Jayant Bhandari: The reason I'm in the junior gold equity market has almost nothing to do with gold per se. These are two different beasts: gold is gold and gold equities and gold mining is a business. When I invest in a mining company or a junior mining company, I assume a very low gold price, something generally lower than the spot price, and then I do a valuation based on that price. Now, when I enter the gold market I presume that gold will go up and if gold actually goes up it will trigger a higher valuation of these equities. I am increasingly more optimistic about gold and as a result I think this will underpin an increase in buying volume and investment in the junior mining space.
TGR: Is the junior mining market largely undervalued given current metal prices or is it fairly valued?
Jayant Bhandari: There are still lots of useless companies in the junior market, most of which are "lifestyle" companies. Yet the market fall has resulted in the fall in the share prices of some very good companies, too. That's where the future value is and where money will be made.
TGR: What do you mean by lifestyle companies?
Jayant Bhandari: Junior mining companies exist in an interesting space. The CEO often decides his salary, expenses and what kind of accountability he wants. If he chooses, he essentially has a company credit card to live the life that he wants, and regulations cannot help you there because as long as they are expenses, and the CEO signs off on those, they are legally legitimate. This is a lifestyle company.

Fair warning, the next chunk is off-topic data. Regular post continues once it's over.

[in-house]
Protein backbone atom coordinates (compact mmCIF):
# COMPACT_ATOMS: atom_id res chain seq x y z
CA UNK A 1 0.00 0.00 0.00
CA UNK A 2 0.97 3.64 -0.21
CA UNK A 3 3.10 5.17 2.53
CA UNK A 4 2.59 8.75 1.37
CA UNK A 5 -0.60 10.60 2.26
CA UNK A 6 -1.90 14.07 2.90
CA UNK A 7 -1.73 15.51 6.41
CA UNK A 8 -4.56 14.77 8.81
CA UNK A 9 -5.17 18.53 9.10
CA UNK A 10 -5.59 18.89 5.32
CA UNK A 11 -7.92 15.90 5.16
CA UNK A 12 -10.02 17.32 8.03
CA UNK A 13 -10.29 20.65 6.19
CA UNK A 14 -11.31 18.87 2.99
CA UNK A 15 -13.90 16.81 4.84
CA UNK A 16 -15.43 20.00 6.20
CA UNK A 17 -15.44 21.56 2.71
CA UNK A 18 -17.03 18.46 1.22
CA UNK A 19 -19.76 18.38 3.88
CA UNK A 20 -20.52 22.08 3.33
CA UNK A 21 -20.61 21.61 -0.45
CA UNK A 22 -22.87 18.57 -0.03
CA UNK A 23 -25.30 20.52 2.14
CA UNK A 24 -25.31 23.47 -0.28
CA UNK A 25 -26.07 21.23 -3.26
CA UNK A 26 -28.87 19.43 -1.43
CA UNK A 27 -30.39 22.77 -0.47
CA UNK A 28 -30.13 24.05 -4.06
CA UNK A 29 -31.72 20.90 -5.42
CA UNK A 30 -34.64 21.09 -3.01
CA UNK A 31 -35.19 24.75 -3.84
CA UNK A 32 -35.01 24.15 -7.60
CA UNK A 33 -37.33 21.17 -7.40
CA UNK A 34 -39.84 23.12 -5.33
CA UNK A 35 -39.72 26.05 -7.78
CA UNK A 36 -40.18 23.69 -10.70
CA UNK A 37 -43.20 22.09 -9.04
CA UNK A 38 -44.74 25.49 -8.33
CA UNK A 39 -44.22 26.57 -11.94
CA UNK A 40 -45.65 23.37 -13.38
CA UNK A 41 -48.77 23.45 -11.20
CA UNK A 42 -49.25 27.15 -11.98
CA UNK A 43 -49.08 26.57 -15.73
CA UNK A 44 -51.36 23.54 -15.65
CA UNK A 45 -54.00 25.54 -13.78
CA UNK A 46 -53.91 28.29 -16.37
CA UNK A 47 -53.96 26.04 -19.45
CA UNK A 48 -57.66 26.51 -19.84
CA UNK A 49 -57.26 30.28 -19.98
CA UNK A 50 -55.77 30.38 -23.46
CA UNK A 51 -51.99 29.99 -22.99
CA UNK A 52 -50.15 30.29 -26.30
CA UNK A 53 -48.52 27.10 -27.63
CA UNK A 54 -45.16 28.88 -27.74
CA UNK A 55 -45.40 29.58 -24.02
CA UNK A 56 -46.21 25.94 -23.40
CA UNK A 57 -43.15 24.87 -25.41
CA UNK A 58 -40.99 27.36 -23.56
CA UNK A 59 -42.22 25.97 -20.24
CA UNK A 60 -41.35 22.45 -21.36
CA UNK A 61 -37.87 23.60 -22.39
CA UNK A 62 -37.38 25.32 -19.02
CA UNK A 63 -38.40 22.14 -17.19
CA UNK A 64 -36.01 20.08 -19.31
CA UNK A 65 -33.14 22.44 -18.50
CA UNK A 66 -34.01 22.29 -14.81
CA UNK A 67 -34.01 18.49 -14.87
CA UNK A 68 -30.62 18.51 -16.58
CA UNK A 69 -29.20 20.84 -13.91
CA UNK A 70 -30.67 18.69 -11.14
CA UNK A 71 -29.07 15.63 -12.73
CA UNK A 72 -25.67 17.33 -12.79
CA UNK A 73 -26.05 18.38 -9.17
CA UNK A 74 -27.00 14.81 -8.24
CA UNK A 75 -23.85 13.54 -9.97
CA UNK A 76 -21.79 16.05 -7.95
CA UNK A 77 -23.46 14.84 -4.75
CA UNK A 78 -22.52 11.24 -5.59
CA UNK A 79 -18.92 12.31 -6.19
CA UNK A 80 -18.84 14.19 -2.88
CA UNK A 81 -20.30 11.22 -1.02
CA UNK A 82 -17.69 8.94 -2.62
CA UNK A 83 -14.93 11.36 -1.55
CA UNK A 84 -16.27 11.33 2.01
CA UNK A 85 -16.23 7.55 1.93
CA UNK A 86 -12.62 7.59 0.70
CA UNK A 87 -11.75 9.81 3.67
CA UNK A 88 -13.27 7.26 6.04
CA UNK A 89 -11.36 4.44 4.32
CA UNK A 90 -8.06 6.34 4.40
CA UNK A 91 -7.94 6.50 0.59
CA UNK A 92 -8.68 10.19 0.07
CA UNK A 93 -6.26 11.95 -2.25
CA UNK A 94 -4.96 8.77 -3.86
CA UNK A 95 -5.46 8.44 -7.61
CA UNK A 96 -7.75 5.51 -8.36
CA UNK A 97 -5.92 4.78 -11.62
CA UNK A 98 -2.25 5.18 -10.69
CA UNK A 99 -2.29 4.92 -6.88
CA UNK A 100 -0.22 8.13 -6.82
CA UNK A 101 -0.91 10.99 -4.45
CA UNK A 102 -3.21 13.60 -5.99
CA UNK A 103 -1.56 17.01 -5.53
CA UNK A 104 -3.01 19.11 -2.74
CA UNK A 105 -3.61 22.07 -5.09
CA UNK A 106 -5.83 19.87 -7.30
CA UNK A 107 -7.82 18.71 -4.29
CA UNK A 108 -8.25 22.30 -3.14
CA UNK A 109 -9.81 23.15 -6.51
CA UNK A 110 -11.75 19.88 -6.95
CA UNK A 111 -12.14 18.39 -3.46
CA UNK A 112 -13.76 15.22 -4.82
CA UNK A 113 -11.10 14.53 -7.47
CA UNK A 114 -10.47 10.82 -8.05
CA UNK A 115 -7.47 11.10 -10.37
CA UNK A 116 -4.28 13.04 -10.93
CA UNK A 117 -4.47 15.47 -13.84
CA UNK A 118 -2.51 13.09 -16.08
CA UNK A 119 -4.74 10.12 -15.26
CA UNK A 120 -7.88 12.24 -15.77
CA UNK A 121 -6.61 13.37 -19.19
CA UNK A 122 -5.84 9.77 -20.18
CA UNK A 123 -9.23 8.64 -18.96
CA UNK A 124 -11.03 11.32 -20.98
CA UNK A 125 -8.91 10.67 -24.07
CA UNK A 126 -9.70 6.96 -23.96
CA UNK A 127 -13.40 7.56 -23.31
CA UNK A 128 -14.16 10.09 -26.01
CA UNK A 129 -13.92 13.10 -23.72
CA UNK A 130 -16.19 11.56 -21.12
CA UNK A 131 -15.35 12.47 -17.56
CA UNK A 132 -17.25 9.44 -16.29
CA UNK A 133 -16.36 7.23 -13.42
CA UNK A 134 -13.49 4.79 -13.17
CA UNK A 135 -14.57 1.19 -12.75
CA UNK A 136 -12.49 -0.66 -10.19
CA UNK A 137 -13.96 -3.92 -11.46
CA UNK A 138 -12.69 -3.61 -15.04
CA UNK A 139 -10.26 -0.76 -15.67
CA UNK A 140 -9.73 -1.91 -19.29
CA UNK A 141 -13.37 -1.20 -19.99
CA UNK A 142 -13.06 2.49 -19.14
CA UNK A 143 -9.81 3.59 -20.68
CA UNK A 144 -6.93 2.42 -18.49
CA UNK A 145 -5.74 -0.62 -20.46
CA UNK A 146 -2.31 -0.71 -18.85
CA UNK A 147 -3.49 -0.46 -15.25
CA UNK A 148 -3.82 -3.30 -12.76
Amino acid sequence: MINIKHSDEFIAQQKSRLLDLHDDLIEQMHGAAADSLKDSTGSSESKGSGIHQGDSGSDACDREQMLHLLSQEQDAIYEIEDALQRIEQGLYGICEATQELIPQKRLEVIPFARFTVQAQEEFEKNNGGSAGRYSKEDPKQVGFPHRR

TGR: In a different opinion piece on you wrote, "The real problem with the junior mining industry is that investors have lost faith in those who run these companies." What are some red flags for you when you're working out junior mining company valuations?
Jayant Bhandari: I usually spend one or two hours talking face to face with management. I have seen again and again that a lot of decent people managing junior mining companies are essentially financially illiterate. You want people who understand the business but who are also decent people. It takes a while to get an understanding of how they process information. I want to see if they are rational people. If they talk rational things with me, I'm prone to assuming that they are honest people. Honesty is usually the best way to create a name for yourself and make money. I have confidence giving my money to such management people in the hope that they will do a good job with it. 
TGR: Most people don't have the opportunity to sit and talk with management. How do they get this information?
Jayant Bhandari: You don't always have to sit with the management or visit the property, but you should only buy these companies using a worst-case valuation. For example, if my worst-case valuation of a company is $1 per share and I can buy shares in that company for about $0.20, then perhaps I have enough margin of safety not to have to visit the project or meet the management. But I still need to be reasonably sure about the public profile of such management teams.
TGR: What are some common errors made by junior mining investors?